Clinical Significance[edit | edit source]

  • The triceps surae muscle is clinically correlated to the S1 nerve root. Compression of this nerve root may occur with a disc herniation or vertebral fracture. Signs & symptoms that are typical include gluteal and posterior leg pain as well as a diminished or absent Achilles tendon reflex (S1 reflex) [5].
  • Functional limitation of the triceps surae muscle unit is common due to being outweighed by the muscles of the anterior leg. What is know as 'talipes calcaneus' is present in these patients (talipes calcaneus is defined as "a deformity due to weakness or absence of the calf muscles in which the axis of the calcaneus becomes vertically oriented") [5][6].
  • The Achilles tendon is the most powerful tendon in the human body, with a load bearing capacity up to one tonne. Ruptures of the tendon are typically associated with prior damage. Specifically, microtrauma to the tendon disrupts its vascular supply, decreasing the overall strength of the tendon. The Achilles tendon is supplied relatively poorly ~3-5 cm proximal to it's insertion onto the calcaneus, making this region more vulnerable [5].
  • The region about 3 to 5 centimeters proximal to the tendon insertion is particularly vulnerable as it is relatively poorly supplied already. In adolescents, rupture of the Achilles tendon is often accompanied with a fracture of the calcaneus bone [5].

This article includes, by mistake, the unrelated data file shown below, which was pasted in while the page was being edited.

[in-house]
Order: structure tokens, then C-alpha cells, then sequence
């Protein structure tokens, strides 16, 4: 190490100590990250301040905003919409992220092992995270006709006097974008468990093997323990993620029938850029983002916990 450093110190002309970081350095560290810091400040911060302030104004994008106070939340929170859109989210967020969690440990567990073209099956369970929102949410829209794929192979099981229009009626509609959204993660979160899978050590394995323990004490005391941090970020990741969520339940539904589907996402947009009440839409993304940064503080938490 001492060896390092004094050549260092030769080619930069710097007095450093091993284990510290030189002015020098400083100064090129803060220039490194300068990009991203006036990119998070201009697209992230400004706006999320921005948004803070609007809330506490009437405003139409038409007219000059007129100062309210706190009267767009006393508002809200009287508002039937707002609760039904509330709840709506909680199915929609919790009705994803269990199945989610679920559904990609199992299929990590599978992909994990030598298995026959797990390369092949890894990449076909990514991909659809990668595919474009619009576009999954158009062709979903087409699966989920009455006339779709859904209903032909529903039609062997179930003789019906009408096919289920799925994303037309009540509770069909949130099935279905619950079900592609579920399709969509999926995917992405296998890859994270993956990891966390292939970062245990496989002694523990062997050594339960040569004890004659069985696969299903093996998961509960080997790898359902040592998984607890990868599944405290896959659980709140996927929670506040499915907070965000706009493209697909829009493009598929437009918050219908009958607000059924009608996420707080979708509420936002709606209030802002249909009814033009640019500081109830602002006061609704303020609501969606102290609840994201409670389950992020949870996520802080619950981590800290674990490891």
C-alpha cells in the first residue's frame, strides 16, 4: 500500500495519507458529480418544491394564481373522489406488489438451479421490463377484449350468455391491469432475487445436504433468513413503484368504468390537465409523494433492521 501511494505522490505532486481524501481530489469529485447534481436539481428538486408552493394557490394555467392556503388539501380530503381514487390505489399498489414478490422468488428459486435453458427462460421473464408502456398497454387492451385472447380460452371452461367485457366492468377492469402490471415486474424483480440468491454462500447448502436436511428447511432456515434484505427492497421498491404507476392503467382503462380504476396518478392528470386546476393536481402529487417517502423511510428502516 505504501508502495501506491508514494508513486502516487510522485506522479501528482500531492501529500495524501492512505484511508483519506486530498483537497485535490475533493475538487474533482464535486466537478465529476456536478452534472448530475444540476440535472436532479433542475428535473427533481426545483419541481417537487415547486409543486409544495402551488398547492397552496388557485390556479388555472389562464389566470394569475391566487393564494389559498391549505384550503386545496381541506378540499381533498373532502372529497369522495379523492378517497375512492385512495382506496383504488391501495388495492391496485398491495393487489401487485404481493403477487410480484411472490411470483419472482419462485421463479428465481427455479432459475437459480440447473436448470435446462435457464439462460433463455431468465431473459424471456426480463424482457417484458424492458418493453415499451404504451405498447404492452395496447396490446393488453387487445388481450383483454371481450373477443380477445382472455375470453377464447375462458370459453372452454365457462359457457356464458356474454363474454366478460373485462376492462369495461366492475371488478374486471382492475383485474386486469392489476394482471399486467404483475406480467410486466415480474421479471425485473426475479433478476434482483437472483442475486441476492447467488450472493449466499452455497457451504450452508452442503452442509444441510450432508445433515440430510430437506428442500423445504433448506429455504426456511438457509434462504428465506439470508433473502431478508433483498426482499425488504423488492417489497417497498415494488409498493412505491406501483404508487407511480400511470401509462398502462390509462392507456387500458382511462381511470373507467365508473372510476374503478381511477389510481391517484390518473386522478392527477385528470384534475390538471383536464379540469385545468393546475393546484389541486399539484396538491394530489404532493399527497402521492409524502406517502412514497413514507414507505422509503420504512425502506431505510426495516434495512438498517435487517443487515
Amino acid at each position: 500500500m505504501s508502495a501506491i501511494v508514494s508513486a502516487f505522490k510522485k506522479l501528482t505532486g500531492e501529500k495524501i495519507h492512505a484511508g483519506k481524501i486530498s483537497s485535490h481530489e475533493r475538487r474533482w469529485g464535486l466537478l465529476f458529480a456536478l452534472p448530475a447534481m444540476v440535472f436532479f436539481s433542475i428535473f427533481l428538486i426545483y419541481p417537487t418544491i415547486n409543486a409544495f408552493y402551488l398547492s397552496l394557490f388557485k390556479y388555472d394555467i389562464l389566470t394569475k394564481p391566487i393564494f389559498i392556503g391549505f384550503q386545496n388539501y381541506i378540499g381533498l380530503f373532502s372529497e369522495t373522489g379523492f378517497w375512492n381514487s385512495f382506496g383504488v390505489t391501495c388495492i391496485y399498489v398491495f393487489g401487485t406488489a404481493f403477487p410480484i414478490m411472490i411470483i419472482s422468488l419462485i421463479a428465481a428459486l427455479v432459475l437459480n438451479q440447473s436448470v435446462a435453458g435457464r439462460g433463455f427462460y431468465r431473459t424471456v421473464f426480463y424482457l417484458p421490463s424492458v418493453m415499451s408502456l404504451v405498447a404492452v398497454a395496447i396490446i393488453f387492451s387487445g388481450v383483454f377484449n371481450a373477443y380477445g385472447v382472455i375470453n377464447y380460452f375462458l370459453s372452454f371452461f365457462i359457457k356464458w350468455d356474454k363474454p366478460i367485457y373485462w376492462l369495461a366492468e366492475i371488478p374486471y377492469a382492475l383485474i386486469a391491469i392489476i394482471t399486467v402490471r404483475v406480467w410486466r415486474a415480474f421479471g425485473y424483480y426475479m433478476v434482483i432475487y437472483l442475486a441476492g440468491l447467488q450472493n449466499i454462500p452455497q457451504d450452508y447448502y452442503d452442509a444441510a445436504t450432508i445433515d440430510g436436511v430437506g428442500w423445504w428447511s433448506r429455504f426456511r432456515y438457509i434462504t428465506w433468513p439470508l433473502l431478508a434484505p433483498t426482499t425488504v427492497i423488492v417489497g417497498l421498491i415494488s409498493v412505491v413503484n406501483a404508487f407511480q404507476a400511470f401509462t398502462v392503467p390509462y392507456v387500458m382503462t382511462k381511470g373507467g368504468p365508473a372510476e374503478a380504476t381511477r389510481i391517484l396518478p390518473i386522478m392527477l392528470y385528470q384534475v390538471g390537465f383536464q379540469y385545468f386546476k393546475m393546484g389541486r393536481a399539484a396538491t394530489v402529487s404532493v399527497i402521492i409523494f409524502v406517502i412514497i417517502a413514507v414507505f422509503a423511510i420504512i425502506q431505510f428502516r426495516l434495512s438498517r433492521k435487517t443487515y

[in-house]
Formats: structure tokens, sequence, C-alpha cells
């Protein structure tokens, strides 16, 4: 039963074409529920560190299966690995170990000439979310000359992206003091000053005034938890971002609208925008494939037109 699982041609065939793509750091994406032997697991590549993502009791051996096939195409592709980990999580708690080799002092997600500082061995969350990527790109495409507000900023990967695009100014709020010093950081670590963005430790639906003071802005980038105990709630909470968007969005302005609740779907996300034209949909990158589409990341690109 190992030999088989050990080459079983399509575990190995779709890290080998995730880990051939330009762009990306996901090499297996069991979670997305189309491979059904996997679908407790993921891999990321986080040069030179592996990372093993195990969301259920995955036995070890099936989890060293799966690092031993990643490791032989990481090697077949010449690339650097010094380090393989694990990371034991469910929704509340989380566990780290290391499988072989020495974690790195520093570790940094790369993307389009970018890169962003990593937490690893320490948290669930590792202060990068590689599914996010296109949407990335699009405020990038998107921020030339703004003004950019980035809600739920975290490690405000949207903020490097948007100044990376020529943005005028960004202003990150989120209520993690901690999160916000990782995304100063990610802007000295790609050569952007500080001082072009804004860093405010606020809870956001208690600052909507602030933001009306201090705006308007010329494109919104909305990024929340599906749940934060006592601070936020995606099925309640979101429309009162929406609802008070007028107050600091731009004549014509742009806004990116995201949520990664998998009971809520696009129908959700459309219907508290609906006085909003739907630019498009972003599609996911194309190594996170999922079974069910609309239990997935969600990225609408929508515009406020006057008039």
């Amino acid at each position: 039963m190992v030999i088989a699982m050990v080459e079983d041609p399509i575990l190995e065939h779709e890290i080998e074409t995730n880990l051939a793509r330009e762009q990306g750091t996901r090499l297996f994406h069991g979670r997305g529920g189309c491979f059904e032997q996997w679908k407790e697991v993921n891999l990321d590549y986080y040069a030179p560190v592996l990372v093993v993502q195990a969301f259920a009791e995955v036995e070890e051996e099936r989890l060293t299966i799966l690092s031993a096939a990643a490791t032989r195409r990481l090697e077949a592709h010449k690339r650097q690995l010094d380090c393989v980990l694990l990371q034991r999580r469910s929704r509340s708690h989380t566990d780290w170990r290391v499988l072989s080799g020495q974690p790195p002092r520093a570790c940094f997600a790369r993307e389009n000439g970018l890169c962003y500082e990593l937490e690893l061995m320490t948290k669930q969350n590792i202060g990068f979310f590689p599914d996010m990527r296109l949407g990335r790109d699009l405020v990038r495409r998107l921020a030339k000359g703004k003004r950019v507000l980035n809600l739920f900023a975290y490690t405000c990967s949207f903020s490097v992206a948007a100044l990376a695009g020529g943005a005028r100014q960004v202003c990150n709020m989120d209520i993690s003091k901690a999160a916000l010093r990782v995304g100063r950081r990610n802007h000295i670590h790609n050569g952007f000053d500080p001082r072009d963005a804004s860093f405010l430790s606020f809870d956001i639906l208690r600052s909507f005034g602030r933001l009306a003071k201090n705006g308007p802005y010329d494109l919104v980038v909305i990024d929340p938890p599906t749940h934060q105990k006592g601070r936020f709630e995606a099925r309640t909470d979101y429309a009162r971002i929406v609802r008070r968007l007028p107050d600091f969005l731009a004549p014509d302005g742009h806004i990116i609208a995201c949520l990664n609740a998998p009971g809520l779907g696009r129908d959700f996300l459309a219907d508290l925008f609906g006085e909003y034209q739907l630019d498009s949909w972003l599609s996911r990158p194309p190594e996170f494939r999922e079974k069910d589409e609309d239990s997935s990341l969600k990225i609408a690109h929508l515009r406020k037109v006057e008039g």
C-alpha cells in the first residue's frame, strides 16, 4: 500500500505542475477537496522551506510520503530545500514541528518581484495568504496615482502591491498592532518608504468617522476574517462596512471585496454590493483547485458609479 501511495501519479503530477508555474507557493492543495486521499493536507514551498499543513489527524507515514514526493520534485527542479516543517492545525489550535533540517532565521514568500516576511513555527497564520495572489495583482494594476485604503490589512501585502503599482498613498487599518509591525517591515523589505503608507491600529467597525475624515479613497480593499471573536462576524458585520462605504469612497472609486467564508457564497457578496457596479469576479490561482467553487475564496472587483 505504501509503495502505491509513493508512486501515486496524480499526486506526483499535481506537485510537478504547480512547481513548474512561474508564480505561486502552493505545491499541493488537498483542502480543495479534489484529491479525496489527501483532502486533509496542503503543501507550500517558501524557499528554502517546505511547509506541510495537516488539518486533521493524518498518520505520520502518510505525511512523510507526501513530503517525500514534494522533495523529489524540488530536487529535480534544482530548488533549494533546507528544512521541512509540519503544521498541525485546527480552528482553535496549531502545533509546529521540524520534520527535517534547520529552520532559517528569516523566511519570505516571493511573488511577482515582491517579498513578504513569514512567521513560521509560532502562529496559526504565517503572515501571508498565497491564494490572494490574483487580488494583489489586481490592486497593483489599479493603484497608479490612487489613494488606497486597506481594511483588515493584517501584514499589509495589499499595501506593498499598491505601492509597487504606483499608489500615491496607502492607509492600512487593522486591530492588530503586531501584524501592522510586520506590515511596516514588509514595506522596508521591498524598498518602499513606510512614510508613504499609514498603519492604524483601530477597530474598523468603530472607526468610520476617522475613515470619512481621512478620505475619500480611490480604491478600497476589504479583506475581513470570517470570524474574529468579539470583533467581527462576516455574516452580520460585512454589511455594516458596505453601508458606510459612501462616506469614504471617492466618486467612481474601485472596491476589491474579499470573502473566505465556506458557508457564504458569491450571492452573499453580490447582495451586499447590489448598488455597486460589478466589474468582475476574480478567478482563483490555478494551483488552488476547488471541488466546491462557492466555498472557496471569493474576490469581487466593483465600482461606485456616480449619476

Resources[edit | edit source]

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References[edit | edit source]

  1. 1.0 1.1 1.2 Keith LM, Arthur FD, Anne MR. Clinically oriented anatomy. Clinically oriented anatomy. 2006.
  2. 2.0 2.1 Dalmau-Pastor M, Fargues-Polo B, Casanova-Martínez D, Vega J, Golanó P. Anatomy of the triceps surae: a pictorial essay. Foot and ankle clinics. 2014 Dec 1;19(4):603-35.
  3. 3.0 3.1 3.2 3.3 3.4 3.5 3.6 3.7 Cohen JC. Anatomy and biomechanical aspects of the gastrocsoleus complex. Foot and ankle clinics. 2009 Dec 1;14(4):617-26.
  4. 4.0 4.1 4.2 4.3 4.4 4.5 Spina AA. The plantaris muscle: anatomy, injury, imaging, and treatment. The Journal of the Canadian Chiropractic Association. 2007 Jul;51(3):158.
  5. 5.0 5.1 5.2 5.3 5.4 Sendic G. Triceps surae muscle [Internet]. Kenhub. 2020 [cited 8 January 2021]. Available from: https://www.kenhub.com/en/library/anatomy/triceps-surae-muscle
  6. www.dictionary.com. 2021. Definition of talipes calcaneus | Dictionary.com. [online] Available at: <https://www.dictionary.com/browse/talipes-calcaneus> [Accessed 14 January 2021].